Short films screened at the British Urban Film Festival (BUFF) are now eligible for entry in the BAFTA film awards which has recently expanded its entry list.
BUFF, which was founded by Emmanuel Anyiam-Osigwe MBE in 2005, is widely praised for how it celebrates and showcases diverse film talent both on and off screen. The popular festival also has its own awards ceremony (which honoured actor Noel Clarke last year) and a production house, having released the critically acclaimed ‘No Shade’ in cinemas two years ago.
The recent announcement that filmmakers who have short films selected and screened at BUFF will now be eligible to enter their film for the BAFTA film awards is a huge boost to up and coming filmmakers who will get the opportunity to have their films showcased on a bigger platform.
BUFF has been added to Section B of the BAFTA Qualifying Festivals List for the British Short Film award, a list that was recently expanded to include festivals with representative and inclusive programming. British filmmakers whose films screen at two festivals from Section B get the green light to enter the British Short Film award.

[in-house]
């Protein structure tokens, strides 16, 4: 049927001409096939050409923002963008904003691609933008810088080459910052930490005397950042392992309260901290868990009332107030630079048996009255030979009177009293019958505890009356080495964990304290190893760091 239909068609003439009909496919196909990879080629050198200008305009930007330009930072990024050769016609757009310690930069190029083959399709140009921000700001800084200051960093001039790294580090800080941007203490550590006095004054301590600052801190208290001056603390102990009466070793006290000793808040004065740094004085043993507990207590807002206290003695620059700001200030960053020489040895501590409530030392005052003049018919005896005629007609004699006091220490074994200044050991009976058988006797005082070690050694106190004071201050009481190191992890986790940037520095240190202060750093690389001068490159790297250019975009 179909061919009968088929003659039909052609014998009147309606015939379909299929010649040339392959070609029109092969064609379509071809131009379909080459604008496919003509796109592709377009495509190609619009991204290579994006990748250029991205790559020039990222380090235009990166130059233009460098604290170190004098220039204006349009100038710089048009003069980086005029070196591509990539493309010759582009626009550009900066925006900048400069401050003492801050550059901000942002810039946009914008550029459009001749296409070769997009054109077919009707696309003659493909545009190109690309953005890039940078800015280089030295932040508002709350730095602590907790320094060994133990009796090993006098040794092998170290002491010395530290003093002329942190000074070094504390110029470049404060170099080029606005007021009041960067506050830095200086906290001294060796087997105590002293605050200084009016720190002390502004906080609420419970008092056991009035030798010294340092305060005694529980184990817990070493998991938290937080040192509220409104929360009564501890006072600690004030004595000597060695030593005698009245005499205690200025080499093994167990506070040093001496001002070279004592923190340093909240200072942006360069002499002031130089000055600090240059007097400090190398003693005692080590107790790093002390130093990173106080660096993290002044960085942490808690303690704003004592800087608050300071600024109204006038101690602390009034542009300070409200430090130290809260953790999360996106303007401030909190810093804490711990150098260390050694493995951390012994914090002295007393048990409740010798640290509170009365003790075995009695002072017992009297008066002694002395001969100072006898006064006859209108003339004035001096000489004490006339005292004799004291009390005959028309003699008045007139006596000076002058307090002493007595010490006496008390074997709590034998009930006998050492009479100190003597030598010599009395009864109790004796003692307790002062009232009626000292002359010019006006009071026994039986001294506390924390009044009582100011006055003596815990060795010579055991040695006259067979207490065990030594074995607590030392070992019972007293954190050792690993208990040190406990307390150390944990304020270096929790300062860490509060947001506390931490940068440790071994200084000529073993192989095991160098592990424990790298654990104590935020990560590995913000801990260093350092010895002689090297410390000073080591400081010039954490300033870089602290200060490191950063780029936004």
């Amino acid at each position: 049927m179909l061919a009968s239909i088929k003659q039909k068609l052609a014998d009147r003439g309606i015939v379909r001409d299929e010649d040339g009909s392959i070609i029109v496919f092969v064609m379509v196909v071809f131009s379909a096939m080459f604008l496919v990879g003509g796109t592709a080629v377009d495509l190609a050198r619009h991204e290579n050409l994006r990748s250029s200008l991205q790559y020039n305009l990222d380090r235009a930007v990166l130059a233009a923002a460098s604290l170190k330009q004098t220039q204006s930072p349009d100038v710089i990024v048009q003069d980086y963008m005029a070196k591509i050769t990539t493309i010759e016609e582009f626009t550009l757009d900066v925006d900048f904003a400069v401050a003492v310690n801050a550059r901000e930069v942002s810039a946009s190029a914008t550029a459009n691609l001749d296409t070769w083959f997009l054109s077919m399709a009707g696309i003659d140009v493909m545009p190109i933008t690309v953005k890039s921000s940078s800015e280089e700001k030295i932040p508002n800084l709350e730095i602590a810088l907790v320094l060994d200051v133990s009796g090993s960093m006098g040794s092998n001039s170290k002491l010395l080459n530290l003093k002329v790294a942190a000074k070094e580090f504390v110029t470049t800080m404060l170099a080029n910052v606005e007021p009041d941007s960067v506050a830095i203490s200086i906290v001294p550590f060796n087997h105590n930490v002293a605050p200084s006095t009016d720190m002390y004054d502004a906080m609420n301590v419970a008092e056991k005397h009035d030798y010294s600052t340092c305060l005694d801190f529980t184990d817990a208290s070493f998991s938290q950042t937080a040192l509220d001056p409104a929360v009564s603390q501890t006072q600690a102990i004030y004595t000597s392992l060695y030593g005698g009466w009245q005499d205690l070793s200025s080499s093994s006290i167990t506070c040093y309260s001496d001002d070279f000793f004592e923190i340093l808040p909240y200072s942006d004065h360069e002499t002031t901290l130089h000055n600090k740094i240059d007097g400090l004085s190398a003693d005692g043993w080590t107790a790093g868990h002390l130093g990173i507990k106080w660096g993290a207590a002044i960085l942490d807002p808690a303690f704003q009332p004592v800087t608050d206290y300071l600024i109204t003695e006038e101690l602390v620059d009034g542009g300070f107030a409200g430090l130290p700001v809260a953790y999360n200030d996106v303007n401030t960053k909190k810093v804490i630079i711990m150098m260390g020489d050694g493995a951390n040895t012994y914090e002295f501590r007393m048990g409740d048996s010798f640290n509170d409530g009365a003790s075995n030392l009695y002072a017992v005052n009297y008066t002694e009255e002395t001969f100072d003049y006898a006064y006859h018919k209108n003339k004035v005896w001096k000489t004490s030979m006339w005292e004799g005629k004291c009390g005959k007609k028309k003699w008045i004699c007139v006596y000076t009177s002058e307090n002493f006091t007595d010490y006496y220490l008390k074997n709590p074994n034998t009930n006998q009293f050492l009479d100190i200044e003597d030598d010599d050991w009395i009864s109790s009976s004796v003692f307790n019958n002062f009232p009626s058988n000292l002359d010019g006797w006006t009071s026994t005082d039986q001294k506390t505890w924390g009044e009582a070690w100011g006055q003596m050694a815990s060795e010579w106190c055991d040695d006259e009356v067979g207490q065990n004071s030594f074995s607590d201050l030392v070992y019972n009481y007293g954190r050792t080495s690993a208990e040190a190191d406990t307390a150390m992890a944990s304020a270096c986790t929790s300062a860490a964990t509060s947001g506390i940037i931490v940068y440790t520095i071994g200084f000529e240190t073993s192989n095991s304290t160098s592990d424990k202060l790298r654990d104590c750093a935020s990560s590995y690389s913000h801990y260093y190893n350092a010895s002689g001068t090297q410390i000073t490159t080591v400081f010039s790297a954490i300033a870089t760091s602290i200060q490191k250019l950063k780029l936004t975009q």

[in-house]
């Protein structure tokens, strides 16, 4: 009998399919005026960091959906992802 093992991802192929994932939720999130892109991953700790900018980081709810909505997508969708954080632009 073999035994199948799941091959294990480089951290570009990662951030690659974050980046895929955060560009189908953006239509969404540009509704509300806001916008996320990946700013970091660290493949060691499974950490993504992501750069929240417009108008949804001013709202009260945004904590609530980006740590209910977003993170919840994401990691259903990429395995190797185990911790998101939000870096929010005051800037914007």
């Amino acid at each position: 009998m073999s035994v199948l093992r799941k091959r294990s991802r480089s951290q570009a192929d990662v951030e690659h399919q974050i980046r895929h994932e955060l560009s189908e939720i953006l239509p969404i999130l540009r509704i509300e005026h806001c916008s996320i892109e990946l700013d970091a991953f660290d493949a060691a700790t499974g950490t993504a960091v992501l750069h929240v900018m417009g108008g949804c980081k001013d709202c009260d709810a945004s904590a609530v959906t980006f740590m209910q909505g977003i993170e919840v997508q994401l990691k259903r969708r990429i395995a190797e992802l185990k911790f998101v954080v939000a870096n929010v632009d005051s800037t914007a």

“BAFTA’s recognition of the British Urban Film Festival in Short Film is testament to the high standard of films we attract and will continue to command as a bastion of diversity.”
With BUFF 2020 scheduled for later this autumn, filmmakers will get the opportunity to have their work seen by a BAFTA committee. This further cements BUFF’s reputation as a major player on the national and international film circuit.
In addition to the alliance with BAFTA, BUFF holds a number of other significant partnerships in the industry. As well as its status as a BIFA qualifying festival, BUFF is a qualifying festival for the African Movie Academy Awards (AMAA), a partner of the Iris Prize LGBT+ film festival (based in Cardiff) and is recognised as a Gold festival on the Film Freeway platform where filmmakers can submit their films online.
The festival’s success is down to its founder and CEO, who’s passion for championing diversity in the film industry has led to him being awarded an MBE, for services to the Black and minority ethnic film industry.
Commenting on the association with BAFTA, Emmanuel Anyiam-Osigwe, said:
“BUFF has a rich history in British Short Film, screening work over the years from the likes of Idris Elba, Destiny Ekaragha, Chiwetel Ejiofor, James Webber, Aml Ameen and Dionne Edwards. BAFTA’s recognition of the British Urban Film Festival in Short Film is testament to the high standard of films we attract and will continue to command as a bastion of diversity.”